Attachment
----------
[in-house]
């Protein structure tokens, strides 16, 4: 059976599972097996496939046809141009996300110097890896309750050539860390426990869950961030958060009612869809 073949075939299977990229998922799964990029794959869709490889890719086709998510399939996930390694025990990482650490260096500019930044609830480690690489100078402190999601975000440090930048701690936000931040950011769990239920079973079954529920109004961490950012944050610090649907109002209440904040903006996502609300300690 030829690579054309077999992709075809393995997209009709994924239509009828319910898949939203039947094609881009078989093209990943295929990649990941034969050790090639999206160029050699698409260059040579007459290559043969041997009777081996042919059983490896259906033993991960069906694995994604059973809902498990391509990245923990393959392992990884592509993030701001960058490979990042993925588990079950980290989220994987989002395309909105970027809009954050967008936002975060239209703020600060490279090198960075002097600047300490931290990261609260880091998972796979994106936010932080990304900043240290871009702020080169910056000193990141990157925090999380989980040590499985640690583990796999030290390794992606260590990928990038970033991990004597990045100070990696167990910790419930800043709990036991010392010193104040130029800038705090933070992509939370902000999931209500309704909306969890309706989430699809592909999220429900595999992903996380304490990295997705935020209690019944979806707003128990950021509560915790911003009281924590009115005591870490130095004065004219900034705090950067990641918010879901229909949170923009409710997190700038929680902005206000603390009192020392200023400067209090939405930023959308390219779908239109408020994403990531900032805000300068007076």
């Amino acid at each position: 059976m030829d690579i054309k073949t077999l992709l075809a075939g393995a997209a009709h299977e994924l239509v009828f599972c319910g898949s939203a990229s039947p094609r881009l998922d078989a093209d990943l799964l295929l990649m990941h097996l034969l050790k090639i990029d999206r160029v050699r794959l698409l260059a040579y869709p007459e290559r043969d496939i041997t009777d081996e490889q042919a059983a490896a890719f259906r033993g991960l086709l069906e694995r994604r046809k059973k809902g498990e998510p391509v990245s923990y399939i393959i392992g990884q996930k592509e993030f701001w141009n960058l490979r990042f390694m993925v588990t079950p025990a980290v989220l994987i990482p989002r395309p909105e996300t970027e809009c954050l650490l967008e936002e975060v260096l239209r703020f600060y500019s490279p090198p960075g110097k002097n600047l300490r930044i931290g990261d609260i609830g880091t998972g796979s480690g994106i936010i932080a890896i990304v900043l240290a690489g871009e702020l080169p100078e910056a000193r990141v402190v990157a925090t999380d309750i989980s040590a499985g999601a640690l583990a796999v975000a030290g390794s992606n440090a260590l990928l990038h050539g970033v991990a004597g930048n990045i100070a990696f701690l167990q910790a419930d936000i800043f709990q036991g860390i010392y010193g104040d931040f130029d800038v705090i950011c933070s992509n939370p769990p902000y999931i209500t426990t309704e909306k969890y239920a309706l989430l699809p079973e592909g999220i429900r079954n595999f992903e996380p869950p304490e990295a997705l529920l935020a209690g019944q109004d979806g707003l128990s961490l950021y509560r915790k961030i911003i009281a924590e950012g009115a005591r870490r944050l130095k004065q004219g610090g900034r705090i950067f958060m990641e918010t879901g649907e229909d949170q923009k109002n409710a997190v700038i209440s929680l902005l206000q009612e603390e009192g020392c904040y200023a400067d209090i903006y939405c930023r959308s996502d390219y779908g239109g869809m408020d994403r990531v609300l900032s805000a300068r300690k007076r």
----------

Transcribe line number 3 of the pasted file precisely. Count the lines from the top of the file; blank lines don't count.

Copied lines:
């Amino acid at each position: 059976m030829d690579i054309k073949t077999l992709l075809a075939g393995a997209a009709h299977e994924l239509v009828f599972c319910g898949s939203a990229s039947p094609r881009l998922d078989a093209d990943l799964l295929l990649m990941h097996l034969l050790k090639i990029d999206r160029v050699r794959l698409l260059a040579y869709p007459e290559r043969d496939i041997t009777d081996e490889q042919a059983a490896a890719f259906r033993g991960l086709l069906e694995r994604r046809k059973k809902g498990e998510p391509v990245s923990y399939i393959i392992g990884q996930k592509e993030f701001w141009n960058l490979r990042f390694m993925v588990t079950p025990a980290v989220l994987i990482p989002r395309p909105e996300t970027e809009c954050l650490l967008e936002e975060v260096l239209r703020f600060y500019s490279p090198p960075g110097k002097n600047l300490r930044i931290g990261d609260i609830g880091t998972g796979s480690g994106i936010i932080a890896i990304v900043l240290a690489g871009e702020l080169p100078e910056a000193r990141v402190v990157a925090t999380d309750i989980s040590a499985g999601a640690l583990a796999v975000a030290g390794s992606n440090a260590l990928l990038h050539g970033v991990a004597g930048n990045i100070a990696f701690l167990q910790a419930d936000i800043f709990q036991g860390i010392y010193g104040d931040f130029d800038v705090i950011c933070s992509n939370p769990p902000y999931i209500t426990t309704e909306k969890y239920a309706l989430l699809p079973e592909g999220i429900r079954n595999f992903e996380p869950p304490e990295a997705l529920l935020a209690g019944q109004d979806g707003l128990s961490l950021y509560r915790k961030i911003i009281a924590e950012g009115a005591r870490r944050l130095k004065q004219g610090g900034r705090i950067f958060m990641e918010t879901g649907e229909d949170q923009k109002n409710a997190v700038i209440s929680l902005l206000q009612e603390e009192g020392c904040y200023a400067d209090i903006y939405c930023r959308s996502d390219y779908g239109g869809m408020d994403r990531v609300l900032s805000a300068r300690k007076r």